- Hello, Jeff - Remember when we were told by the "experts"
that the risk of contracting mad anything disease was minimal? Simply don't
eat brain meat from older cattle and all is well with the food supply.
- Well, ever-so-quietly, our government has now admitted
that there is a risk of infection via saliva, feces, and urine... and that
even transportation of infected animals long distances could spread the
disease. And now, from Scotland, comes a warning that there is a clear
risk of spreading mad brain disease via blood and blood transfusions as
well. Hardly a surprise. I next expect to hear that there is also risk
via sexual transmission. I think that "infective" or "programmed"
prions have permeated our food supply as well as blood supply and hospital
and entire dental system.
- Time to really start to worry.
- Variant Creutzfeldt-Jakob Disease Concerns Prompt
Warning On Transfusions
- By Tom Curtis
Scotland on Sunday (newspaper)
- Blood transfusion patients should ask whether the procedure
is "absolutely necessary" because of the unknown risk of contracting
(CJD) variant Creutzfeldt-Jakob disease, Scotland's transfusion chief has
warned. Professor Ian Franklin said although there was no current evidence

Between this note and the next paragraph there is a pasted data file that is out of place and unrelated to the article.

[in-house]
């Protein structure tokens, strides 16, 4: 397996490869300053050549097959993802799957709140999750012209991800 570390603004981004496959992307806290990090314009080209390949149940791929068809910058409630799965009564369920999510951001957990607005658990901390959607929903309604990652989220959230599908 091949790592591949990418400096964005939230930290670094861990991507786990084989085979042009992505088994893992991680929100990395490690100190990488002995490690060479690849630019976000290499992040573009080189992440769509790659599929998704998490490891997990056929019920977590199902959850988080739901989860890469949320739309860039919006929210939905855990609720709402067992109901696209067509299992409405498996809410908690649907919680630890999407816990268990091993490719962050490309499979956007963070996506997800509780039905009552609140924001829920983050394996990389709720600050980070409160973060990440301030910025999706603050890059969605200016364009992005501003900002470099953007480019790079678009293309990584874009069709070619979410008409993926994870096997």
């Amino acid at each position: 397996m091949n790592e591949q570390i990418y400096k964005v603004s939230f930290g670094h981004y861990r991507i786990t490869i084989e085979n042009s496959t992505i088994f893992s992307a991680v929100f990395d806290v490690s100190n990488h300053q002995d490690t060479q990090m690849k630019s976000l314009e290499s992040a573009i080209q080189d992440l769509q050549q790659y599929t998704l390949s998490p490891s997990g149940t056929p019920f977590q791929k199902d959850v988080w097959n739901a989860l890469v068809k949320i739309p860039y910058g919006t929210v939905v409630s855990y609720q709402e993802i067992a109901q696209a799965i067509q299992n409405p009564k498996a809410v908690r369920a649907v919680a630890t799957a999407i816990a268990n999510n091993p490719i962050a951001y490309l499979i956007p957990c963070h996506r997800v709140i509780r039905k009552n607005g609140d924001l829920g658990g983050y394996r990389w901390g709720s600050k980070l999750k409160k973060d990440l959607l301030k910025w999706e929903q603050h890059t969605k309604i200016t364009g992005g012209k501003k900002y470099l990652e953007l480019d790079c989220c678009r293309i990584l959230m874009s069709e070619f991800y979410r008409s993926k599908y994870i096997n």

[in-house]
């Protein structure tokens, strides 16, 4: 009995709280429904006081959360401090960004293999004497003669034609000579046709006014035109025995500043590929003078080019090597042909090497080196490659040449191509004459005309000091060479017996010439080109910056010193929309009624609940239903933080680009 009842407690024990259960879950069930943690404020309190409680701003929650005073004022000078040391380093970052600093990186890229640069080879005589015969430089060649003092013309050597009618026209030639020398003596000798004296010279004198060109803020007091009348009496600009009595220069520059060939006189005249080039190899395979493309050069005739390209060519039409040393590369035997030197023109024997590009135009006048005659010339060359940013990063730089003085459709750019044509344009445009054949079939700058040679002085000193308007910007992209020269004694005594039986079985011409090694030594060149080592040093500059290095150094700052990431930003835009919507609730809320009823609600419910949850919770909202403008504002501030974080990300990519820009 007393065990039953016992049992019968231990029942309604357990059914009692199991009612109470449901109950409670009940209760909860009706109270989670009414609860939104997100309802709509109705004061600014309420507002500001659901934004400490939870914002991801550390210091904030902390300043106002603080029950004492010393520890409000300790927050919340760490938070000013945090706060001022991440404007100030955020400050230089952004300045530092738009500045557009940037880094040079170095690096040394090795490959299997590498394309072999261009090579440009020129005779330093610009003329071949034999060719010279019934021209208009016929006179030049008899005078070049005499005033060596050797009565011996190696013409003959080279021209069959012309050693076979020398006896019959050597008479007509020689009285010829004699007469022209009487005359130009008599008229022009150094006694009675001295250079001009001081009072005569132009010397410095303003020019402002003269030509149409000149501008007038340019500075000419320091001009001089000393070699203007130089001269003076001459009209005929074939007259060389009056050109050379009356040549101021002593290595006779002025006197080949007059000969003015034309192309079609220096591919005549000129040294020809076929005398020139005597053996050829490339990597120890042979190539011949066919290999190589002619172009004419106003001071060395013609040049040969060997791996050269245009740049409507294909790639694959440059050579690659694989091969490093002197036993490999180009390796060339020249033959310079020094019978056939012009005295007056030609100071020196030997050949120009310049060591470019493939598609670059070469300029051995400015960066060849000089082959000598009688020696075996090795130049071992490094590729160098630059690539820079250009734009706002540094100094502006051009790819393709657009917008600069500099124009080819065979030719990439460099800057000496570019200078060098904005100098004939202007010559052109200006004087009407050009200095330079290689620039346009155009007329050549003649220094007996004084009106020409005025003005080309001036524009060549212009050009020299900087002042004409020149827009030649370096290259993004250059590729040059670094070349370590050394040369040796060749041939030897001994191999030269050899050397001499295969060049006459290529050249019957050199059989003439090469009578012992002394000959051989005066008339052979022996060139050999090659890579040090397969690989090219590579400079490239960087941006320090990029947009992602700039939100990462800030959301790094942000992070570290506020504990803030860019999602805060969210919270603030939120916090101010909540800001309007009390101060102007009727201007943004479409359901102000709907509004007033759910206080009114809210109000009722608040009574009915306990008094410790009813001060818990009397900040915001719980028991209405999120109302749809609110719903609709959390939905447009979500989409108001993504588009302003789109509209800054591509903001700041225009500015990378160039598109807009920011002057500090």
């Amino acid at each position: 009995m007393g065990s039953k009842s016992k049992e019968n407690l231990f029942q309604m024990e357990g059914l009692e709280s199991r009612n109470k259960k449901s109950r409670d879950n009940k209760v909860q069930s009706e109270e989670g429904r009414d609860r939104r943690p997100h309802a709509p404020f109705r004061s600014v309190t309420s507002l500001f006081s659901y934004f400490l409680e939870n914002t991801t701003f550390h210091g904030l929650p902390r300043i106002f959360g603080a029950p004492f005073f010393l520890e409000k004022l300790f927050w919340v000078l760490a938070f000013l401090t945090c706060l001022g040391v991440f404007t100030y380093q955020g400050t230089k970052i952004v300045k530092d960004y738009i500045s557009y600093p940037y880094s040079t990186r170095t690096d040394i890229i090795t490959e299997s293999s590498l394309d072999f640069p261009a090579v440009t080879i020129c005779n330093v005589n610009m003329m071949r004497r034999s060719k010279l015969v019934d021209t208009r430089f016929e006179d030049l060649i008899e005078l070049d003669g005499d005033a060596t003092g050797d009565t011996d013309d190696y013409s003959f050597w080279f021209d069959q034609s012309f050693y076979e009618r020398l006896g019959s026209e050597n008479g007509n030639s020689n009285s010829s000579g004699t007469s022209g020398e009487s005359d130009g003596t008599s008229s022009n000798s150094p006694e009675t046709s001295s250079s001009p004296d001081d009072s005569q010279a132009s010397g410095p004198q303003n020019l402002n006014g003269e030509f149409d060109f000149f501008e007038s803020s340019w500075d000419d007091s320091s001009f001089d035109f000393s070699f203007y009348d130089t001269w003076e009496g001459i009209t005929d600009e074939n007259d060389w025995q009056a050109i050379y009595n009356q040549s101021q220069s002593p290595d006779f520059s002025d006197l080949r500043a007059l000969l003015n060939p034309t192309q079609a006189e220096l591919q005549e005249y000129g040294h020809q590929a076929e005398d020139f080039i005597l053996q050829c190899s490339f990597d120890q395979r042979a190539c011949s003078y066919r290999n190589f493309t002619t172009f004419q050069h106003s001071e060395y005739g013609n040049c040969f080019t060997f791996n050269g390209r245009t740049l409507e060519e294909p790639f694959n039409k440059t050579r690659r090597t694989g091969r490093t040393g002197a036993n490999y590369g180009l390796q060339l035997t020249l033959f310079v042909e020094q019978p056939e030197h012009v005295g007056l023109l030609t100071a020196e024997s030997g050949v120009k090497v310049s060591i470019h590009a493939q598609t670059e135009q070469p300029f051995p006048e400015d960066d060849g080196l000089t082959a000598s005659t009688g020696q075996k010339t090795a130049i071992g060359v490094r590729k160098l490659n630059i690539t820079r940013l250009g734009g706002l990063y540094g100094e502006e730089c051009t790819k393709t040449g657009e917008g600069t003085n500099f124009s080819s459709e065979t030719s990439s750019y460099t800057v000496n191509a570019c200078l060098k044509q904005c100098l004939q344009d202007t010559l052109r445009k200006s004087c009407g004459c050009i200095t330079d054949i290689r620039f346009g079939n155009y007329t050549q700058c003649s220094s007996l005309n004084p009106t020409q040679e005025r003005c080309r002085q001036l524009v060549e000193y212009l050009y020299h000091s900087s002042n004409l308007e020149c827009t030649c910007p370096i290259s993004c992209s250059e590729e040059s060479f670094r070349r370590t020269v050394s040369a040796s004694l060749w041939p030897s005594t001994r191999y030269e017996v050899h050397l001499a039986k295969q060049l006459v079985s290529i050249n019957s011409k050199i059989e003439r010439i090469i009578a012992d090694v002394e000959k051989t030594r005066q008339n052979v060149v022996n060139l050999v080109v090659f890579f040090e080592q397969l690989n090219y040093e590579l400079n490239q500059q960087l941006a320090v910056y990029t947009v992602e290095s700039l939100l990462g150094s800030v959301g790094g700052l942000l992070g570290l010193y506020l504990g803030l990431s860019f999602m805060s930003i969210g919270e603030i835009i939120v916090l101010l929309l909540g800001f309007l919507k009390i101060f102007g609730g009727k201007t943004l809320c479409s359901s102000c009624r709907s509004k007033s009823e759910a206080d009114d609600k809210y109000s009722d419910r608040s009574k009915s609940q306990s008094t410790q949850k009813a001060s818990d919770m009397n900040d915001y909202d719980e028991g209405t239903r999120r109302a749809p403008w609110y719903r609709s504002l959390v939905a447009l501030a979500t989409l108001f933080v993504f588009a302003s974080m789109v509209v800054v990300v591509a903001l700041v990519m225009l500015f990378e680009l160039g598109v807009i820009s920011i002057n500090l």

that blood products can transmit the infectious agent which causes the
human equivalent of bovine spongiform encephalopathy (BSE), it remained
a possibility. He said that meant attitudes to transfusions which could
be avoided needed to change.
- Professor Franklin, Medical Director of the Scottish
National Blood Transfusion Service, was speaking following a row over hemophiliacs
who were not told for 2 years that they might have been exposed to blood
products from a donor who later developed vCJD. He said: "I don't
want to mistakenly give the impression of being completely reassuring here.
We prefer to use the term unknown or uncertain risk (of becoming infected
via blood transmission -ed). There may well be a risk.
- "That shouldn't make people worried about a transfusion
if it's going to save their life or maintain their quality of life, but
they should consult with their doctors whether a transfusion is absolutely
necessary. We would support that." He said examples where it might
be better to avoid a transfusion, as a precaution, included patients who
were slightly anemic following hospital treatment. He added: "If you
look at the history of blood transfusion it will tell you it's not a zero-risk
- Professor James Ironside, of the CJD Surveillance Unit
in Edinburgh, said Franklin's advice was "reasonable".